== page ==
Student-Centered Approach – review

Here are my thoughts on my student-centered learning article titled the  “10 ways to get student-centered learning right”.

When I read this article, I was reminded of a “spark” – an idea –  of a student-focused education program that I had the privilege of being part of.  I would love to implement it here in Winnipeg, and perhaps even at the College.

Years ago, I created Conservation School at a nature preserve that I worked at in Calgary.  It was modeled after the Campus Calgary Open  Minds program, and  involved making a community site “home” to a classroom of students (public elementary and secondary schools) for a full week.  When I was working to develop this,  now 10 years ago, the entire program started with 4 sites in Calgary and has now grown to 15 there, and more across the globe.

I think we were on the right track!

The article reminded me – that we have a struggling education system, but there are programs that work and we should draw from them to make a change.

Here are the top“10 ways to get student-centered learning right”.

  • Turn teachers into facilitators and coaches
  • Push students to apply their knowledge
  • Give teachers the resources and support they need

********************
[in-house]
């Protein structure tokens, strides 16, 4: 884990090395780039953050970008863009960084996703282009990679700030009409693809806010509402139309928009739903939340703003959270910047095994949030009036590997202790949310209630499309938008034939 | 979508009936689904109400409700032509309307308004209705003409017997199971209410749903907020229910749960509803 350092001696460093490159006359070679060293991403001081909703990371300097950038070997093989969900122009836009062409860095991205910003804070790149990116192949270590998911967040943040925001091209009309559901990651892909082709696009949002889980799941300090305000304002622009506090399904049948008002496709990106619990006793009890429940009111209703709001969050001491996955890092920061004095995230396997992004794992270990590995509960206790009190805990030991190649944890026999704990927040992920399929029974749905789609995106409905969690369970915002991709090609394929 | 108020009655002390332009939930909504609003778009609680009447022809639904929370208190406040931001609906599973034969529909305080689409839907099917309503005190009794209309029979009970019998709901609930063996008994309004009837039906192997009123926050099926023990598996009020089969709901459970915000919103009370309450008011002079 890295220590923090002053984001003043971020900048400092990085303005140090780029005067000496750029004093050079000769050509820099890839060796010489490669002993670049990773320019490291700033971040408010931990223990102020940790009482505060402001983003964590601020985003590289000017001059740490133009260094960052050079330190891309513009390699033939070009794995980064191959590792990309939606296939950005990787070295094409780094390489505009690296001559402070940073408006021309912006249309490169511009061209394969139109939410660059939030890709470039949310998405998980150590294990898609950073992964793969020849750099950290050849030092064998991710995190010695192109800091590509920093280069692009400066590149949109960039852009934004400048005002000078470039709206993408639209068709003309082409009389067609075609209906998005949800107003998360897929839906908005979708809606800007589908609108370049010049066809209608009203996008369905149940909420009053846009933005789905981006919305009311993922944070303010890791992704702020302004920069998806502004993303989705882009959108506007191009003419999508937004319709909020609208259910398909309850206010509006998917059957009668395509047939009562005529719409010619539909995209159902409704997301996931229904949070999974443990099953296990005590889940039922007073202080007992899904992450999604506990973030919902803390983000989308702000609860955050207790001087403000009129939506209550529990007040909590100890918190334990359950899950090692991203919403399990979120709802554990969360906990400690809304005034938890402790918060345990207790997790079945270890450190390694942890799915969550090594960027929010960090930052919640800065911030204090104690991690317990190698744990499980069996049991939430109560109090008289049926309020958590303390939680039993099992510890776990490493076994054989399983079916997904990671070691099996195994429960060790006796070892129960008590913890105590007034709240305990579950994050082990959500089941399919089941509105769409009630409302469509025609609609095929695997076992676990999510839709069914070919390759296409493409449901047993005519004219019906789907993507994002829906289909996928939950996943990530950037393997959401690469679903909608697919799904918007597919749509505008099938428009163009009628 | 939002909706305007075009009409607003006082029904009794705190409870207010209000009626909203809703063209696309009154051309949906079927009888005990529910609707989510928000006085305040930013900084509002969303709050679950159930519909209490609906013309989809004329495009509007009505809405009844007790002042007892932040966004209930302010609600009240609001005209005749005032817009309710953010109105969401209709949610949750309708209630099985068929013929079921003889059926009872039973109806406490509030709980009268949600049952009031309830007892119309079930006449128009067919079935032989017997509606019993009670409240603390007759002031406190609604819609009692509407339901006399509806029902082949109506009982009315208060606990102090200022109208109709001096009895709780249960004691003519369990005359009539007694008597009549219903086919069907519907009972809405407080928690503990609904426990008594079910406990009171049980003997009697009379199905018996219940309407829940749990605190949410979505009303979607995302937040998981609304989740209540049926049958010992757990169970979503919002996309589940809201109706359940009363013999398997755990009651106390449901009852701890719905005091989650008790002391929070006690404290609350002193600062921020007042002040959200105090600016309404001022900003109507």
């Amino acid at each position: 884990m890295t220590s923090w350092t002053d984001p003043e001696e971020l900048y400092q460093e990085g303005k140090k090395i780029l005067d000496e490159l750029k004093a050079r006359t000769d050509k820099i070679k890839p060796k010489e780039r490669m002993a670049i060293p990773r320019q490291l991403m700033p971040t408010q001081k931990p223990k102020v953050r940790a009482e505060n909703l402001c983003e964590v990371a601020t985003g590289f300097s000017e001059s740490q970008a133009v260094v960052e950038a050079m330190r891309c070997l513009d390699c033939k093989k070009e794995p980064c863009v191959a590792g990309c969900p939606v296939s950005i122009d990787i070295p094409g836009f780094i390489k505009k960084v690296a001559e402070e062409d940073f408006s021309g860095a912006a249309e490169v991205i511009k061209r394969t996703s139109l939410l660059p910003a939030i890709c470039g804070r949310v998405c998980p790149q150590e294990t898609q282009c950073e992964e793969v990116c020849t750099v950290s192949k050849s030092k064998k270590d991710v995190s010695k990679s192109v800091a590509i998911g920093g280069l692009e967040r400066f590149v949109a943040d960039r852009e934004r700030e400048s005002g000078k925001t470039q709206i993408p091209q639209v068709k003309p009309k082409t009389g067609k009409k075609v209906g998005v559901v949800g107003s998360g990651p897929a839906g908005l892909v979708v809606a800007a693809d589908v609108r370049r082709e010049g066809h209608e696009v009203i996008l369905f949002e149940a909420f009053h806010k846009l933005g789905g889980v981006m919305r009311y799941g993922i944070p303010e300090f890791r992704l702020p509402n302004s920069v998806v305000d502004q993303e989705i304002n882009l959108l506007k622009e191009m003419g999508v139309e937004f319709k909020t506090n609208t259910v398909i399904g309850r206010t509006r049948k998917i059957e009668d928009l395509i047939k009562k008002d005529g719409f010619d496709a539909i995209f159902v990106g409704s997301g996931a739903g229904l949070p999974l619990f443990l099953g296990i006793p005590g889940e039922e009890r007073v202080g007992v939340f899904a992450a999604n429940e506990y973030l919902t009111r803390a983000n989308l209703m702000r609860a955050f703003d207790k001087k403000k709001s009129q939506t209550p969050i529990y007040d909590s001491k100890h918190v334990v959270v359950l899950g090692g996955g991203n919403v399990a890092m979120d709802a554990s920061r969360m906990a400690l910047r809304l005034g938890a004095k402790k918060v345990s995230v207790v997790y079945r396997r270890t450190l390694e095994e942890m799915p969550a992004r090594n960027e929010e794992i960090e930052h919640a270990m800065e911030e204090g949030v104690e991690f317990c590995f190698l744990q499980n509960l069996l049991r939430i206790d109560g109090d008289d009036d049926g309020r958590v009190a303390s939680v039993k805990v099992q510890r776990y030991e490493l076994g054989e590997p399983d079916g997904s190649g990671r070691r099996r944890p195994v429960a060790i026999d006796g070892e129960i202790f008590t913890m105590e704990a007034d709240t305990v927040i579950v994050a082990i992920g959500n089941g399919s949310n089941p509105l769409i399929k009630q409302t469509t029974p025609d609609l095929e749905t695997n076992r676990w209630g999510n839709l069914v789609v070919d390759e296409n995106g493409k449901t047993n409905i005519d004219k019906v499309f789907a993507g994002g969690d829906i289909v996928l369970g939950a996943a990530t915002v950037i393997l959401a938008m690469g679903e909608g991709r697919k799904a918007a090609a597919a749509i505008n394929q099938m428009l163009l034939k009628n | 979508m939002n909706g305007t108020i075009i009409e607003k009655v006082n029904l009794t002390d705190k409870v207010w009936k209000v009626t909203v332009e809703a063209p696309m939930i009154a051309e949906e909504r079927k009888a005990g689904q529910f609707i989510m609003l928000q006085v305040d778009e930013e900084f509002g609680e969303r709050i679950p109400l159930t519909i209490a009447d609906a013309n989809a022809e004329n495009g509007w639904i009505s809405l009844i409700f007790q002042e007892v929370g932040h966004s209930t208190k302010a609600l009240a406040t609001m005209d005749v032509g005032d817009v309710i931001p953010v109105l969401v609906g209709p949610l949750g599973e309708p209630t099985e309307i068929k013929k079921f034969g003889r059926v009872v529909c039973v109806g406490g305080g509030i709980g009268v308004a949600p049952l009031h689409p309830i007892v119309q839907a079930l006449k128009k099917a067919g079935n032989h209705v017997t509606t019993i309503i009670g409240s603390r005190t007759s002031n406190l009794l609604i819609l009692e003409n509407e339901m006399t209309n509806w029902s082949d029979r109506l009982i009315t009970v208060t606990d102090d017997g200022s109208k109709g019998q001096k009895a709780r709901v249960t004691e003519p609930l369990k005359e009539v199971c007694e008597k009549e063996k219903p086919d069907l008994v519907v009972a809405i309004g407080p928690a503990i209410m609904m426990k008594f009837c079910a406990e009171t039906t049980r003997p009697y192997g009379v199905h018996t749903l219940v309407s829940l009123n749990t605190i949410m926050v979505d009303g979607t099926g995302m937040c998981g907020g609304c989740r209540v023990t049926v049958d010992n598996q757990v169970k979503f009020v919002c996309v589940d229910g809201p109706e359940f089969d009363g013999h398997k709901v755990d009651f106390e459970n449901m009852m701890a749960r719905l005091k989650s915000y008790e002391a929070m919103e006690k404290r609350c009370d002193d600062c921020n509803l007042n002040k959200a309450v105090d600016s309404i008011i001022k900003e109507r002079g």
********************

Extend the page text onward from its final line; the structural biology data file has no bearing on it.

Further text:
• Establish rules ( boundaries)
  • Change the feedback process
  • Get the families on board
  • Offer extended learning opportunities
  • Re-define the metrics of success
  • Divide the principalship (change the leadership structure)

My favorite excerpts from the article:

Say no the bank – “Paulo Freire’s famous critique of the “Banking Model of Education” — the model in which knowledge is a resource that students passively withdraw from the bank (teacher) without active engagement…”

Keep it simple stupid – “Student-centered approaches can mean many different things, as long as they employ that essential pivot from teacher to student-lead learning.”

Just start somewhere!


2 thoughts on “Student-Centered Approach – review

  1. I love your description of the nature preserve “classroom”. Talk about maximizing the opportunities for “teachable moments”! Your visual of the sunset, road, prairie landscape and tire rutted foreground is also very engaging. Would you tell me more about your choice?

    • Hi Roy – I think I chose the article because it was a top 10. I like lists – things laid out in bite sized pieces – so I can take action on what I have read easily.

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